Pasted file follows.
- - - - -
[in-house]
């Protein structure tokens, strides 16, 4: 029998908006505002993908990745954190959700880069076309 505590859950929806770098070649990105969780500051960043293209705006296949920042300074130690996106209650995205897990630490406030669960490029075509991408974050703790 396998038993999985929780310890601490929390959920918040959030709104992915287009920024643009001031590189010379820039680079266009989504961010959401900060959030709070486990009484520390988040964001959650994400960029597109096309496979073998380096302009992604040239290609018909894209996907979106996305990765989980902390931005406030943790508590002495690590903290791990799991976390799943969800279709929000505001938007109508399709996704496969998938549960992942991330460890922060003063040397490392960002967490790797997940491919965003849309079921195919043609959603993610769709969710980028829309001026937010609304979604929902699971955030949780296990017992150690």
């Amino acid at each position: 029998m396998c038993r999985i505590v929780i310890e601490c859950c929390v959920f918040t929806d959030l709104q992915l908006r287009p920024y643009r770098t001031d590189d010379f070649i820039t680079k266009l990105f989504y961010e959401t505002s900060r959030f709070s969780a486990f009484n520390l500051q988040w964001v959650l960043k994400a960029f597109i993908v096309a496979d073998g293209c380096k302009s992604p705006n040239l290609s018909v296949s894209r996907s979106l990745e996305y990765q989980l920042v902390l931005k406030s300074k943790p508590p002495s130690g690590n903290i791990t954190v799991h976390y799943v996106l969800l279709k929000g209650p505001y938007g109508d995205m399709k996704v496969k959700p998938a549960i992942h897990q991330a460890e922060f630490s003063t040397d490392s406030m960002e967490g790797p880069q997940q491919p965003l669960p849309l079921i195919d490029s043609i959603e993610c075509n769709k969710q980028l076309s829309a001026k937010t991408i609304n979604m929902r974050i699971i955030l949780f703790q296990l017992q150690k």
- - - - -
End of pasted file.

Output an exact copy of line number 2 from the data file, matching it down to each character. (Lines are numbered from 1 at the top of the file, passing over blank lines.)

């Protein structure tokens, strides 16, 4: 029998908006505002993908990745954190959700880069076309 505590859950929806770098070649990105969780500051960043293209705006296949920042300074130690996106209650995205897990630490406030669960490029075509991408974050703790 396998038993999985929780310890601490929390959920918040959030709104992915287009920024643009001031590189010379820039680079266009989504961010959401900060959030709070486990009484520390988040964001959650994400960029597109096309496979073998380096302009992604040239290609018909894209996907979106996305990765989980902390931005406030943790508590002495690590903290791990799991976390799943969800279709929000505001938007109508399709996704496969998938549960992942991330460890922060003063040397490392960002967490790797997940491919965003849309079921195919043609959603993610769709969710980028829309001026937010609304979604929902699971955030949780296990017992150690």